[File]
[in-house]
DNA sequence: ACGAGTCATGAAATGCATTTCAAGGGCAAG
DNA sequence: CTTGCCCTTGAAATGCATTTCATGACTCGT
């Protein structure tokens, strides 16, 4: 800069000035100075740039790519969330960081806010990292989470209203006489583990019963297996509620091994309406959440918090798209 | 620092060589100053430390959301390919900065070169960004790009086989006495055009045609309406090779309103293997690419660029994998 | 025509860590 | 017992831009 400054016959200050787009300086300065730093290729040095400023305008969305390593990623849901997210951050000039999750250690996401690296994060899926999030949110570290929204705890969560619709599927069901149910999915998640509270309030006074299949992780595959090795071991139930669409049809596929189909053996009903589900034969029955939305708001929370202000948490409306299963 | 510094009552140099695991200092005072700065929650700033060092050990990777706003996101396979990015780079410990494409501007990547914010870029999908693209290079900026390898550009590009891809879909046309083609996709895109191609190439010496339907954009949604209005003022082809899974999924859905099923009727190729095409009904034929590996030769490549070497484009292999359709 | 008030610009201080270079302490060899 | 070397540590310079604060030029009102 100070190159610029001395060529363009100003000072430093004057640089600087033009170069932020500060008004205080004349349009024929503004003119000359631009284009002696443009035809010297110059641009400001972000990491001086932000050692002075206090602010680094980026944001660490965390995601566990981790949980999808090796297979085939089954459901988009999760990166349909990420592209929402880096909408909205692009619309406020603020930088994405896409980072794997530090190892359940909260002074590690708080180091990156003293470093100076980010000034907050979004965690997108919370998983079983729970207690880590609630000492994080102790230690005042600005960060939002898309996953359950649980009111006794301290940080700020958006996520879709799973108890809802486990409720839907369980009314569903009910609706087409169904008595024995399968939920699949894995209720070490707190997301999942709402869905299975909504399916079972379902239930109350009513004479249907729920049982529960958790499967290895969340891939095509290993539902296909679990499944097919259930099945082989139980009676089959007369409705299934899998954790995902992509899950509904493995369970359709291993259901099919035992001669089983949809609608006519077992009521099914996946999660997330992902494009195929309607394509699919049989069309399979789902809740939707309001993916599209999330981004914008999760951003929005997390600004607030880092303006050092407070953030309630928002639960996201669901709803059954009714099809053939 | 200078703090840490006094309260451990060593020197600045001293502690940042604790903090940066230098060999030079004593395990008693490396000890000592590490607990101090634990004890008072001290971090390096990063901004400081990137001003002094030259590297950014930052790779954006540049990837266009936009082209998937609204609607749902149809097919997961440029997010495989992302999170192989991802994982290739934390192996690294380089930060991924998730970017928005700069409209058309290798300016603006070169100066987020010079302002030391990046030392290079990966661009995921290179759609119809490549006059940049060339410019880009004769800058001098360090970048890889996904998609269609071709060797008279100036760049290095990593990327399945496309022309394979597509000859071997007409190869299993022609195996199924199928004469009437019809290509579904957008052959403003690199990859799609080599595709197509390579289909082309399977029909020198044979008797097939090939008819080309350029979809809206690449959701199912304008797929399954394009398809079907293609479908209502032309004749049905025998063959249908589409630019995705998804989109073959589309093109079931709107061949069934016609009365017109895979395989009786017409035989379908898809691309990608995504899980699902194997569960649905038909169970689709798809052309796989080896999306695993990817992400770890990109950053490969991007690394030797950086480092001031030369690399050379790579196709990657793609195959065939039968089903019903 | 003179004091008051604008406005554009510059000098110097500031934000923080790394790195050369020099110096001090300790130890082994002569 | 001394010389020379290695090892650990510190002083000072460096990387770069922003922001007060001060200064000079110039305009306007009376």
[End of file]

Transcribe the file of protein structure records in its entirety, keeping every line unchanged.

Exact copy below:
[in-house]
DNA sequence: ACGAGTCATGAAATGCATTTCAAGGGCAAG
DNA sequence: CTTGCCCTTGAAATGCATTTCATGACTCGT
């Protein structure tokens, strides 16, 4: 800069000035100075740039790519969330960081806010990292989470209203006489583990019963297996509620091994309406959440918090798209 | 620092060589100053430390959301390919900065070169960004790009086989006495055009045609309406090779309103293997690419660029994998 | 025509860590 | 017992831009 400054016959200050787009300086300065730093290729040095400023305008969305390593990623849901997210951050000039999750250690996401690296994060899926999030949110570290929204705890969560619709599927069901149910999915998640509270309030006074299949992780595959090795071991139930669409049809596929189909053996009903589900034969029955939305708001929370202000948490409306299963 | 510094009552140099695991200092005072700065929650700033060092050990990777706003996101396979990015780079410990494409501007990547914010870029999908693209290079900026390898550009590009891809879909046309083609996709895109191609190439010496339907954009949604209005003022082809899974999924859905099923009727190729095409009904034929590996030769490549070497484009292999359709 | 008030610009201080270079302490060899 | 070397540590310079604060030029009102 100070190159610029001395060529363009100003000072430093004057640089600087033009170069932020500060008004205080004349349009024929503004003119000359631009284009002696443009035809010297110059641009400001972000990491001086932000050692002075206090602010680094980026944001660490965390995601566990981790949980999808090796297979085939089954459901988009999760990166349909990420592209929402880096909408909205692009619309406020603020930088994405896409980072794997530090190892359940909260002074590690708080180091990156003293470093100076980010000034907050979004965690997108919370998983079983729970207690880590609630000492994080102790230690005042600005960060939002898309996953359950649980009111006794301290940080700020958006996520879709799973108890809802486990409720839907369980009314569903009910609706087409169904008595024995399968939920699949894995209720070490707190997301999942709402869905299975909504399916079972379902239930109350009513004479249907729920049982529960958790499967290895969340891939095509290993539902296909679990499944097919259930099945082989139980009676089959007369409705299934899998954790995902992509899950509904493995369970359709291993259901099919035992001669089983949809609608006519077992009521099914996946999660997330992902494009195929309607394509699919049989069309399979789902809740939707309001993916599209999330981004914008999760951003929005997390600004607030880092303006050092407070953030309630928002639960996201669901709803059954009714099809053939 | 200078703090840490006094309260451990060593020197600045001293502690940042604790903090940066230098060999030079004593395990008693490396000890000592590490607990101090634990004890008072001290971090390096990063901004400081990137001003002094030259590297950014930052790779954006540049990837266009936009082209998937609204609607749902149809097919997961440029997010495989992302999170192989991802994982290739934390192996690294380089930060991924998730970017928005700069409209058309290798300016603006070169100066987020010079302002030391990046030392290079990966661009995921290179759609119809490549006059940049060339410019880009004769800058001098360090970048890889996904998609269609071709060797008279100036760049290095990593990327399945496309022309394979597509000859071997007409190869299993022609195996199924199928004469009437019809290509579904957008052959403003690199990859799609080599595709197509390579289909082309399977029909020198044979008797097939090939008819080309350029979809809206690449959701199912304008797929399954394009398809079907293609479908209502032309004749049905025998063959249908589409630019995705998804989109073959589309093109079931709107061949069934016609009365017109895979395989009786017409035989379908898809691309990608995504899980699902194997569960649905038909169970689709798809052309796989080896999306695993990817992400770890990109950053490969991007690394030797950086480092001031030369690399050379790579196709990657793609195959065939039968089903019903 | 003179004091008051604008406005554009510059000098110097500031934000923080790394790195050369020099110096001090300790130890082994002569 | 001394010389020379290695090892650990510190002083000072460096990387770069922003922001007060001060200064000079110039305009306007009376």